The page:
The St. Louis Rams run defense is taking a beating this week on the field and in the media. Today's Post-Dispatch features an article discussing the run defense, or lack thereof, in the Rams most recent loss. In that piece Spagnuolo says it's not the scheme, but stops short of pointing to a specific issue. Yesterday, PD columnist Bernie Miklasz had another change of heart about the Rams and asked, "is there any acceptable rationalization for the Rams' pitiful run defense?"
Well, actually, there is an explanation, but it's not one the head coach can publicly pronounce without incurring a locker room mutiny and it's not related to the effort of the team as Bernie suggests. The explanation: the Rams lack talent at outside linebacker and defensive tackle. It's as simple as that. For this post, I want to get into the OLB issue, specifically, the loss of Will Witherspoon, something I think has had a pretty substantial impact on the Rams ability to stop opposing rushers.
The Rams traded Witherspoon after week six, and have now played five games without him at OLB. When the move was made, lots of people, myself included, saw the long-term benefits of the move and thought that the Spoon had been relatively quiet. In those five games without Witherspoon, it's looking more and more like the Rams miss his services. Check out these stats:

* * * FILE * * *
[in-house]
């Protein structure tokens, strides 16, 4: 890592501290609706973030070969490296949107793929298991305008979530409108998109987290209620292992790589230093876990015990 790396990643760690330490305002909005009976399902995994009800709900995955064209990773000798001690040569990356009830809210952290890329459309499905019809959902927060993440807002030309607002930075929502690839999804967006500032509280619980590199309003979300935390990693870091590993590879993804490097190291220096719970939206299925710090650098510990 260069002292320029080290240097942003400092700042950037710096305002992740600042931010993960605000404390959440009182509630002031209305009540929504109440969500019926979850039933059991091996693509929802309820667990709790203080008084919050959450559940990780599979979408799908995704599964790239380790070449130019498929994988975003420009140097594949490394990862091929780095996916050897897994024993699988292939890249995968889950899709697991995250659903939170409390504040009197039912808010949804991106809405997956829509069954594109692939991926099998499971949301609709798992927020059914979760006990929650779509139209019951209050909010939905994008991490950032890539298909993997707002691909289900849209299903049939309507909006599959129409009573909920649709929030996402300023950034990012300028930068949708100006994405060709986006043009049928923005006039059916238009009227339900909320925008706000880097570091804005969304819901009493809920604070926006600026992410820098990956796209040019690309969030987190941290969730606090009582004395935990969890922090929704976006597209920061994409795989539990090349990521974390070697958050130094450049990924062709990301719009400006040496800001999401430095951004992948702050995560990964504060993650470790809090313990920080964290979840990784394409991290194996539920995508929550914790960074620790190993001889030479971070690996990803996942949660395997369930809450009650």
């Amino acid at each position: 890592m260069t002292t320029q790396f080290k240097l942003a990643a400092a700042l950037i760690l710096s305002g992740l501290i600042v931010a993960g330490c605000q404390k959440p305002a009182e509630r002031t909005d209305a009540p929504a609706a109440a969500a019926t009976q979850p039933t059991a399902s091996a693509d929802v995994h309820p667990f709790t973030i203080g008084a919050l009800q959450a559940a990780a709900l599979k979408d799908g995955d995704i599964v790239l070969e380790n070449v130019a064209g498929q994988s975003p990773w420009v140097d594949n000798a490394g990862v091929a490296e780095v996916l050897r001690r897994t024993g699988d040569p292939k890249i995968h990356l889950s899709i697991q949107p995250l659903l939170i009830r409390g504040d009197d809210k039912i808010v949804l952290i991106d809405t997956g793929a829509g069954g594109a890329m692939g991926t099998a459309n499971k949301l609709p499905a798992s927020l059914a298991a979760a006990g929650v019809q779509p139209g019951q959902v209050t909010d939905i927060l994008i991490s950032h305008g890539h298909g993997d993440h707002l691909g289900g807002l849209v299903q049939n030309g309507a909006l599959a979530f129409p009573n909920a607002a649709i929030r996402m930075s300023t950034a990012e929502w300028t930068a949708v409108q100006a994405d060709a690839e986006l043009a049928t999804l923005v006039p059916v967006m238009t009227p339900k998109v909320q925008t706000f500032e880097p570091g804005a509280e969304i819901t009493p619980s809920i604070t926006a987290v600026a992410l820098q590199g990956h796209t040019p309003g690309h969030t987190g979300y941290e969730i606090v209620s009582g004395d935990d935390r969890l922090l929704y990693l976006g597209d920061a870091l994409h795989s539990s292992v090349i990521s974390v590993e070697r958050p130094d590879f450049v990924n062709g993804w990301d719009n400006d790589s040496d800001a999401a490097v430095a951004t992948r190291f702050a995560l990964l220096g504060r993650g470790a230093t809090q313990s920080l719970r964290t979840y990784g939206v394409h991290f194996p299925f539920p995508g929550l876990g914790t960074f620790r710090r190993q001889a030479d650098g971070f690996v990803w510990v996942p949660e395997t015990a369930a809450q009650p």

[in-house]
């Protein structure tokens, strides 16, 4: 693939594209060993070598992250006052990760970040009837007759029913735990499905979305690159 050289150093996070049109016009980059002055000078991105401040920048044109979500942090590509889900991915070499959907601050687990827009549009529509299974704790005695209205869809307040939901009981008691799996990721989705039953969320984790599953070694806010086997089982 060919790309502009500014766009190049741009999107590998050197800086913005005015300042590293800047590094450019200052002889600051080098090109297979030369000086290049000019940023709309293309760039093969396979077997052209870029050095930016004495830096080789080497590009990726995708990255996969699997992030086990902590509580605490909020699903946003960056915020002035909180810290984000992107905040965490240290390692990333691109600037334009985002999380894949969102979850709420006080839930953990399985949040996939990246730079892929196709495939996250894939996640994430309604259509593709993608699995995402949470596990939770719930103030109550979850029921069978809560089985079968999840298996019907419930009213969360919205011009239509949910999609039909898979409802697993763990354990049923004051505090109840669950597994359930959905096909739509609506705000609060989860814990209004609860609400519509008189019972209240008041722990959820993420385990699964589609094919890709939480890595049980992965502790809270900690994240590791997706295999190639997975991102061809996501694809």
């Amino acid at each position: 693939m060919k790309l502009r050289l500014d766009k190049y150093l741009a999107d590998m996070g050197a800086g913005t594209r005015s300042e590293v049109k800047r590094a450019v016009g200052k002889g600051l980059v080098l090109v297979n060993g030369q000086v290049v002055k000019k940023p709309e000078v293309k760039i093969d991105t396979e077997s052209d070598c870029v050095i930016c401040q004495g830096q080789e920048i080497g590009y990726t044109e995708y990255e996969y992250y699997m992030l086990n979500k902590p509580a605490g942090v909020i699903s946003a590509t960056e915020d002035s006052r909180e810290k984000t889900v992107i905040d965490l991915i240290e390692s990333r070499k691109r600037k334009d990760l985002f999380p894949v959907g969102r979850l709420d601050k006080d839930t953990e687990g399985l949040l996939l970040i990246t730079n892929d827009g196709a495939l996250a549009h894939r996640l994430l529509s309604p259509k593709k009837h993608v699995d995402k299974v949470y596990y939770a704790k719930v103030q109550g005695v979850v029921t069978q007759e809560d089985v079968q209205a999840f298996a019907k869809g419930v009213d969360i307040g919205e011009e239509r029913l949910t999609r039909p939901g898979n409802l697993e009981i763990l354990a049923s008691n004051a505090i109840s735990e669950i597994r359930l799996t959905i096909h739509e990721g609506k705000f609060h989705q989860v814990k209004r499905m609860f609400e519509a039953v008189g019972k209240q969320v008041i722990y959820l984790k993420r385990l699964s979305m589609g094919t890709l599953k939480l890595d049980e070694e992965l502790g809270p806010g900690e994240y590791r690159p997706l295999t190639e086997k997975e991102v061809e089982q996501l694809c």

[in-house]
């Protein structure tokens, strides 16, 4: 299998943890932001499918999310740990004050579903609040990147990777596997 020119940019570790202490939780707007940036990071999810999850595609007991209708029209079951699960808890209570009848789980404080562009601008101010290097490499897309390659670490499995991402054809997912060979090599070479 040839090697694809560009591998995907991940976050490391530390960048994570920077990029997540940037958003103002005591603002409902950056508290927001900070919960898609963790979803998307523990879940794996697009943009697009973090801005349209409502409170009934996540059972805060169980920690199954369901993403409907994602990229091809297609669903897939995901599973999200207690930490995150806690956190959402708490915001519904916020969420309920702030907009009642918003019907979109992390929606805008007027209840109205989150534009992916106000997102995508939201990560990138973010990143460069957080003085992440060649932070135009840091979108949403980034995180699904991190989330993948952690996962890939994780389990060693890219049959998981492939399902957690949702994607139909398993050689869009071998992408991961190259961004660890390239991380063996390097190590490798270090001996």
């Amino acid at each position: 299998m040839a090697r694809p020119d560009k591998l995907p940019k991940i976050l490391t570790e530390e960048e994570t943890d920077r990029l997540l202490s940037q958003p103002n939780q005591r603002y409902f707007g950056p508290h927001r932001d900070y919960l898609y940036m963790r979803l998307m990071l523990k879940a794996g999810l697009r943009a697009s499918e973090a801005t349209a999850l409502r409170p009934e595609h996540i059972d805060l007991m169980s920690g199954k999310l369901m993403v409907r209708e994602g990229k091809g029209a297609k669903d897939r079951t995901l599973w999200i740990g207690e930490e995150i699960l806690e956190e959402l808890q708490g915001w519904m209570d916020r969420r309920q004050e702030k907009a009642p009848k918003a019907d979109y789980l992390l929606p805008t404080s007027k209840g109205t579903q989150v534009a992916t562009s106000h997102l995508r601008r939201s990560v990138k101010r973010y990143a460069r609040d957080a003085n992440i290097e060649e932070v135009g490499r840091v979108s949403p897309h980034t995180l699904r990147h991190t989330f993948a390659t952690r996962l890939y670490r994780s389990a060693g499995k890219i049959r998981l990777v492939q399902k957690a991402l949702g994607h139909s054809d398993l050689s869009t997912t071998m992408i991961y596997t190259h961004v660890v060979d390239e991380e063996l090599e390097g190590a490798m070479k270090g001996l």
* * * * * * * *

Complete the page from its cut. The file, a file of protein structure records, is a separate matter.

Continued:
|Total rush yards||YPG||YPC|
First of all, it's worth noting that the Rams run defense was hardly elite in the six games before the Witherspoon trade. However, they had shown some real progress limiting San Francisco and Minnesota to less than 100 yards on the ground in weeks 4 and 5. In week 6, Jones-Drew gouged them for 133 yards of Jacksonville's total rushing output of 166 yards. Since week seven, the Rams run defense has, well, gone down hill. Even the lowly Lions ran for a total of 127 yards in the Rams only win of the season.
I think what's happening to the run defense, in part, is due to teams making an effort to take Laurinaitis out of plays and not have to worry about the backups playing OLB. Witherspoon may not have had the tackles that Laurinaitis had to that point in the season, but opponents had to account for both players, especially the known commodity in Witherspoon. Nothing personal Paris Lenon, but it's just not the same.
Of course, that's not the only factor at play here. The defensive line still stinks, etc. But I don't think you can discount the impact of losing Witherspoon. The numbers certainly lend some credibility to that notion.
Thinking long term, the decision to trade Witherspoon isn't necessarily a bad one. Spagnuolo has a documented approach for making good linebackers out of guys who aren't among the top tier at their position, i.e. the kind of guys that would command the big free agent contracts. Right now, though, the Rams are trying to make it work with role players, deferring the acquisition of "their guys" for next season. Good decision or bad, that remains to be seen. Right now it means some suffering on Sundays, and that's really driving the criticism and making it tough for even the true believers to see something positive on the horizon.